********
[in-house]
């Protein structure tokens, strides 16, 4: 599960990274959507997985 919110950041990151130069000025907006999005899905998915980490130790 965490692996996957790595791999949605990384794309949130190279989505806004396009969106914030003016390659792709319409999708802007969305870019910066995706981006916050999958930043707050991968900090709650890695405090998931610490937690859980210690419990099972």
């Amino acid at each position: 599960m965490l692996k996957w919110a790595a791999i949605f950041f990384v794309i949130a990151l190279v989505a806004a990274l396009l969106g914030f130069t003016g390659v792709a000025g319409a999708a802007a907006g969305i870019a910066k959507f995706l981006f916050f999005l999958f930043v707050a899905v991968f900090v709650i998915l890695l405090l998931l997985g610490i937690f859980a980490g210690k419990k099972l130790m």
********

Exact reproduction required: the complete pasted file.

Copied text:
[in-house]
């Protein structure tokens, strides 16, 4: 599960990274959507997985 919110950041990151130069000025907006999005899905998915980490130790 965490692996996957790595791999949605990384794309949130190279989505806004396009969106914030003016390659792709319409999708802007969305870019910066995706981006916050999958930043707050991968900090709650890695405090998931610490937690859980210690419990099972």
């Amino acid at each position: 599960m965490l692996k996957w919110a790595a791999i949605f950041f990384v794309i949130a990151l190279v989505a806004a990274l396009l969106g914030f130069t003016g390659v792709a000025g319409a999708a802007a907006g969305i870019a910066k959507f995706l981006f916050f999005l999958f930043v707050a899905v991968f900090v709650i998915l890695l405090l998931l997985g610490i937690f859980a980490g210690k419990k099972l130790m």